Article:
Home WakeSpace Scholarship › Electronic Theses and Dissertations

Testing the "Interrupt Hypothesis": Does startle disrupt cognitive processing?

Electronic Theses and Dissertations

Item Files

Item Details

abstract
The startle response is an automatic, defensive reflex that occurs in response to sudden transient change in the environment, and is characterized by physiological activity including muscle contraction in the face, neck, and shoulders. Prepulse inhibition (PPI) occurs when a stimulus is presented shortly before a startle stimulus resulting in attenuation of the response. Graham (1975) proposed the Interrupt and Protection Hypotheses to explain the role of PPI, positing that PPI occurs to protect processing of a prepulse from the disrupting effect of the startle response. Although these hypotheses have been assumed in the literature for several decades, little empirical support exists to justify the claim. The present study sought to address the Interrupt and Protection Hypotheses by combining the Attention Networks Test (ANT), a combined flanker and cue reaction time task that measures the efficiency of several attentional networks, with the startle paradigm. Startle stimuli were presented in the interval between the onset of the visual cue and the onset of the target and results were compared to control trials during which no startle stimulus was presented. No evidence was found to support the Interrupt Hypothesis, and since no interruption occurred, the Protection Hypothesis could not be evaluated.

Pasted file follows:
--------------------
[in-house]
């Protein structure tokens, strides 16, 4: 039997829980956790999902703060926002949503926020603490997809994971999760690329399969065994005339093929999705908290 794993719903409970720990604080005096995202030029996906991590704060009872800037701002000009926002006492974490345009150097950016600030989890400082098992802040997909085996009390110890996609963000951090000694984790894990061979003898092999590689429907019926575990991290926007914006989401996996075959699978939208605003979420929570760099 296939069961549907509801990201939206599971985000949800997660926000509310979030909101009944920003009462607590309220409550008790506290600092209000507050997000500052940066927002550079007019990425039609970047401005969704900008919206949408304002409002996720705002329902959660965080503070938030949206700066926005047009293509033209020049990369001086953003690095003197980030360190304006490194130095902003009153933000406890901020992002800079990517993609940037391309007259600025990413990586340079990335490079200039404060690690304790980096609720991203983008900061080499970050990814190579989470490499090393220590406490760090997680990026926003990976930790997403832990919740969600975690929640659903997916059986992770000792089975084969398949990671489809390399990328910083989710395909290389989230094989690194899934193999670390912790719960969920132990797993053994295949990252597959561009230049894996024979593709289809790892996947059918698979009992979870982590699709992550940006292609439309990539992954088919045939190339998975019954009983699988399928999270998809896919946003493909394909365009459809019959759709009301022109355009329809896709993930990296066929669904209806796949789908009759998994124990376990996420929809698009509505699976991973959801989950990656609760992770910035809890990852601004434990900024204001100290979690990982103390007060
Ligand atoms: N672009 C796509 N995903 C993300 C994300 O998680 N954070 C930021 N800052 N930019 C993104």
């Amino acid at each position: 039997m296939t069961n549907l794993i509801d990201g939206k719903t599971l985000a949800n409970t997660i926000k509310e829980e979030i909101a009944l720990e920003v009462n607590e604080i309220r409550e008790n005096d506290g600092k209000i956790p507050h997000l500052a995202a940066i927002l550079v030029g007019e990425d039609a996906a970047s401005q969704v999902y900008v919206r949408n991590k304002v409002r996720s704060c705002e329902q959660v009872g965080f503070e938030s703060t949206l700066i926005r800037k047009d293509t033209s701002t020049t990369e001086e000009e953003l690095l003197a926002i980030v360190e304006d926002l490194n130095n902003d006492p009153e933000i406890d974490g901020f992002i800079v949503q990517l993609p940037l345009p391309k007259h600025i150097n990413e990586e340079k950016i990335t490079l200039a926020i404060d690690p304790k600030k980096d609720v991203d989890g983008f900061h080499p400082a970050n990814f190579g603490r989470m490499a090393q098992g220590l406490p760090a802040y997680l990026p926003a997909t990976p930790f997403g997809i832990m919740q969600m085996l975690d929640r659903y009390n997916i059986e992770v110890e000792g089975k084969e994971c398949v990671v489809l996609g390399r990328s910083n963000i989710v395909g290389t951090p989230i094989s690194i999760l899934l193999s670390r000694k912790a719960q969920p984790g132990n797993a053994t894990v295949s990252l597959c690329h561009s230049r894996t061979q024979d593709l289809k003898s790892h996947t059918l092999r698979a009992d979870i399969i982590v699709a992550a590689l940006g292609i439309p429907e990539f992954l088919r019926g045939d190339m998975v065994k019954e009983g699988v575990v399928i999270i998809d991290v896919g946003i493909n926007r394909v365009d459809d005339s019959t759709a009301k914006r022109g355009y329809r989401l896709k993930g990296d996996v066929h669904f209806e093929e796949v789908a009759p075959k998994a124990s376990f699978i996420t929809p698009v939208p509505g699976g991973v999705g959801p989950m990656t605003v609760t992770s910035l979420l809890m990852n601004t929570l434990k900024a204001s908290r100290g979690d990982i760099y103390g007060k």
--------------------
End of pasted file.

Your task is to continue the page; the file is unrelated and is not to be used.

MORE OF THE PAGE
subject
ANT
Attentional networks
Cognition
Interrupt
Startle
contributor
Reynolds, John Zachary (author)
Blumenthal, Terry D (committee chair)
Schirillo, James A (committee member)
Jennings, Janine M (committee member)
Laurienti, Paul J (committee member)
date
2013-01-09T09:35:13Z (accessioned)
2013-01-09T09:35:13Z (available)
2012 (issued)
degree
Psychology (discipline)
identifier
http://hdl.handle.net/10339/37660 (uri)
language
en (iso)
publisher
Wake Forest University
title
Testing the "Interrupt Hypothesis": Does startle disrupt cognitive processing?
type
Thesis

Usage Statistics